First of all, if your podcast is listed in major podcast directories, such as TuneIn, Apple Podcasts, and Google Play Music, it’s already available via Amazon Echo.
But there’s a second way for you to access Amazon Echo users, even those who “don’t listen to podcasts.” It works similarly to the subscription feature used by traditional podcast distributors, such as Apple Podcasts or Google Play Music — you set it once and new episodes are automatically received (and in this case, automatically played) as part of Amazon Echo’s “Flash Briefings” feature.
Amazon Echo users ask, “Alexa, what’s my Flash Briefing?”
Your podcast will be automatically start playing, if Amazon Echo users have selected it to be part of this daily update.
Because “a daily update” is basically what Amazon Echo’s Flash Briefing is, this distribution method works best for short (under 10 minutes), frequently-released audio content consumed in the morning, such as news, religious devotionals, and anything designed to quickly inform, inspire, or motivate. If your podcast doesn’t fall into one of these categories, you may want to consider creating custom content (or doing a special edit of your podcast) to be distributed this way.
To make it possible for Amazon Echo users to include your audio content as a Daily Briefing, it needs to be listed as an “Alexa Skill” on Amazon. This is both free and easy.
Want an example of how it works? See my Alexa Skill listing for Build A Big Podcast and click “Enable.”
2. Select Alexa from the menu.
3. Select “Get Started” under Alexa Skills Kit.
4. Click on “Add A New Skill.”
5. Select “Flash Briefing Skill API” as the type of skill and use your podcast’s name for in the “Name” field.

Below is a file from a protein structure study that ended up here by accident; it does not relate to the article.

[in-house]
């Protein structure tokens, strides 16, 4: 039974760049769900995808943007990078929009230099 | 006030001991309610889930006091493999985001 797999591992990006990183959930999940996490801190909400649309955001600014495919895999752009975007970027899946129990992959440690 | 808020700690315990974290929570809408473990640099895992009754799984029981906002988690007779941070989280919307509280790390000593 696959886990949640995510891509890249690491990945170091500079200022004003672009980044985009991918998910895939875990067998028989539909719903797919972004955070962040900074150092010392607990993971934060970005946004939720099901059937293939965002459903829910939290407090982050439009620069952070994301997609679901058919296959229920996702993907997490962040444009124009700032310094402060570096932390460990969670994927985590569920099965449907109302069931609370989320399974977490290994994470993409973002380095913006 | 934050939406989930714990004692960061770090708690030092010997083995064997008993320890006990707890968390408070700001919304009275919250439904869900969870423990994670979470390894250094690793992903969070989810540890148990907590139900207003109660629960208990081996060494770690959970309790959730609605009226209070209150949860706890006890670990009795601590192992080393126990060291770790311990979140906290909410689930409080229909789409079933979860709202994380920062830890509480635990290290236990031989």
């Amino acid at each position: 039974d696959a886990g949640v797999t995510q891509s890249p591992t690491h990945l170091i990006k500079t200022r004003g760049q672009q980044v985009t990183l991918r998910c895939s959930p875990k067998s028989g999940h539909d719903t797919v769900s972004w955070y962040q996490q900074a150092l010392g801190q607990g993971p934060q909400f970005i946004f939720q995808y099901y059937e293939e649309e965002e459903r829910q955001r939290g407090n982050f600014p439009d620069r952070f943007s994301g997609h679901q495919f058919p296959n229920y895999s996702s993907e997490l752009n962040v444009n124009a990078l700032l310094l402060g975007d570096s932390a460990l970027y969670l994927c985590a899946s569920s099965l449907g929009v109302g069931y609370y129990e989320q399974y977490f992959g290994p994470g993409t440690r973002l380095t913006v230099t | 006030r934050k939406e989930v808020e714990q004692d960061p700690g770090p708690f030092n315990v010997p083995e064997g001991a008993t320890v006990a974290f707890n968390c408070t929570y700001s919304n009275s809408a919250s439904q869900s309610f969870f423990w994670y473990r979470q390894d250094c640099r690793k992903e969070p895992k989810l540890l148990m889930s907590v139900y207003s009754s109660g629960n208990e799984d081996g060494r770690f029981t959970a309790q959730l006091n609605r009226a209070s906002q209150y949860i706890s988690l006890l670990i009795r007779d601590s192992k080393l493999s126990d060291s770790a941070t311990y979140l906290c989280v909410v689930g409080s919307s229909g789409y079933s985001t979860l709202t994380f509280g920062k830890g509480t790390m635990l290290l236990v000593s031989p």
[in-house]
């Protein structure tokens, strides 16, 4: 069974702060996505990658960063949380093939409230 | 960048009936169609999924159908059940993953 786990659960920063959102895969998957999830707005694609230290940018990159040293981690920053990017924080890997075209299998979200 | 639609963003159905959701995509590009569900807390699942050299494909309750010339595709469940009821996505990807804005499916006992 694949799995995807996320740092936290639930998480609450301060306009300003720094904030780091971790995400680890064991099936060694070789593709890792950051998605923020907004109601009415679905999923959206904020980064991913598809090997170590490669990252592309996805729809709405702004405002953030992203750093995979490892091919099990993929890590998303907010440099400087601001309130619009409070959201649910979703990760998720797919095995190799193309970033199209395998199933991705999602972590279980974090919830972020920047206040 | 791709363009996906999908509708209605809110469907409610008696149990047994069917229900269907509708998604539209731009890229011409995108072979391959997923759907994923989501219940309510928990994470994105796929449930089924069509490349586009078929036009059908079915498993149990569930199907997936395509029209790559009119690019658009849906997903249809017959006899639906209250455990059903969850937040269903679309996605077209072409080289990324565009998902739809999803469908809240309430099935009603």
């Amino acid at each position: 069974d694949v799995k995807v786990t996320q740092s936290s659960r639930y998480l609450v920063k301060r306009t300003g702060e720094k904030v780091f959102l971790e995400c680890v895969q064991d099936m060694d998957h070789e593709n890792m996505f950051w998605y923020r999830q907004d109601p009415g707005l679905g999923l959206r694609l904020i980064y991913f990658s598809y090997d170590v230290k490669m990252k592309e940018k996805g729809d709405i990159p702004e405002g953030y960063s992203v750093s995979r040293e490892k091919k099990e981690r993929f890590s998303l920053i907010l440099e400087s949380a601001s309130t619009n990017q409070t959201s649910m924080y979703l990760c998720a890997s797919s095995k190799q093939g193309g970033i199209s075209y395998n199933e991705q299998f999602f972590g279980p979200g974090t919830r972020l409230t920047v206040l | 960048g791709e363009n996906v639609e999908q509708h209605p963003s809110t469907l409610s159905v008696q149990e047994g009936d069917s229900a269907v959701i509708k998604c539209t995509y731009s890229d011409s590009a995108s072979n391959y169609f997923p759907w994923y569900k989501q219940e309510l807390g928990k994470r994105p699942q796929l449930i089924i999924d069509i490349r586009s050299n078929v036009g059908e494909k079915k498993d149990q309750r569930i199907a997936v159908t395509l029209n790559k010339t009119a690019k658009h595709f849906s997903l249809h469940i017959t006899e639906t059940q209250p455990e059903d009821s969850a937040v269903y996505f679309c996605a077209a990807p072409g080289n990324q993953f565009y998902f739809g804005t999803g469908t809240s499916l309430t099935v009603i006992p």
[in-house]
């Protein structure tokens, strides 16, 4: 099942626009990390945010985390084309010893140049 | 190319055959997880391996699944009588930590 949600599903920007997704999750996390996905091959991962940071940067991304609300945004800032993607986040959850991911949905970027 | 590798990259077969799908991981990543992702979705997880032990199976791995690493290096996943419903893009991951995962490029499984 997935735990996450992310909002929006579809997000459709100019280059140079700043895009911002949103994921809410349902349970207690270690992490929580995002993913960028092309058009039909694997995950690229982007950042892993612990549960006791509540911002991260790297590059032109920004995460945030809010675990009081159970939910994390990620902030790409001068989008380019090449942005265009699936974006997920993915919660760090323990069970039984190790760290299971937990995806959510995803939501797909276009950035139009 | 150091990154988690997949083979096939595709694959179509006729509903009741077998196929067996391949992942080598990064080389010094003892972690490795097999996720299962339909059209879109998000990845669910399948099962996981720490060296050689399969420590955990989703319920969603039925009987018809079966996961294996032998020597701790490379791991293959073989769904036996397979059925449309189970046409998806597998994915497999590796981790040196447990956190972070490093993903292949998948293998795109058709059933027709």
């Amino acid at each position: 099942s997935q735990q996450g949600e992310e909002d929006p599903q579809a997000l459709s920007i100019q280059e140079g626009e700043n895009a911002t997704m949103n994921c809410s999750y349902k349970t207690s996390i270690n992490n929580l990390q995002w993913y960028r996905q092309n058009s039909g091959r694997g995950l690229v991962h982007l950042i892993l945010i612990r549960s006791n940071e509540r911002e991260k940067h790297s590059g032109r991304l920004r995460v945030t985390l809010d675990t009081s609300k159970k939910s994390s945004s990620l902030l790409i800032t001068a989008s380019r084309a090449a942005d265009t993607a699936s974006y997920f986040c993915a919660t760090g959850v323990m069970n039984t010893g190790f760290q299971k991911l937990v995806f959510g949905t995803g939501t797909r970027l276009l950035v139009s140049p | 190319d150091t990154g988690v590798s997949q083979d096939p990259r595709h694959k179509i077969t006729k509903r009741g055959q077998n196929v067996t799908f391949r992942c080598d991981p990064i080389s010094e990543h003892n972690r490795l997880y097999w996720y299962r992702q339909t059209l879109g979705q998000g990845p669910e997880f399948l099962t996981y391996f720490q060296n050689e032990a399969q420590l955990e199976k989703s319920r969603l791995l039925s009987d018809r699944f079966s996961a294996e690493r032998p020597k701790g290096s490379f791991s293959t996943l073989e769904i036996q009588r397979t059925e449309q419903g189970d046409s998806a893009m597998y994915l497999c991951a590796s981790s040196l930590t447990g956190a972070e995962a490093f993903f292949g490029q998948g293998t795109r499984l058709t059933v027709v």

6. Skip the “Interaction Model” page (this information is not necessary for a Flash Briefing) and go to the “Configuration” page.
7. Enter “[PODCAST NAME] is not available at this time” in the Custom Error Message.
8. Click “Add new feed” and enter your podcast’s feed information on the “Configuration” page.
IF YOUR FEED ISN’T ACCEPTED: If your feed isn’t accepted, you may want to review Amazon’s requirements for feeds. One of those requirements is that audio feeds, which is what you’ve got, need to be HTTPS. There are also requirements for the audio files you stream. I suggest Libsyn to handle your hosting/feed (use code “big” to get a free month) and Auphonic to bring your audio up to speed.
9. Go to the “Publishing Information” page and:
Your “Publishing Information” images will look like this in Amazon’s search:
9. Fill out privacy information.
10. Test everything using the Alexa’s beta test option.
If you don’t own an Amazon Echo, you can test using the Alexa app. You can also invite other people to test.
11. “Submit for certification”
That’s it! Once you’re approved, which shouldn’t take more than a couple of days, you podcast will have access to a brand new audience who might not normally access your content via traditional methods, such as Apple Podcasts and Google Play Music.
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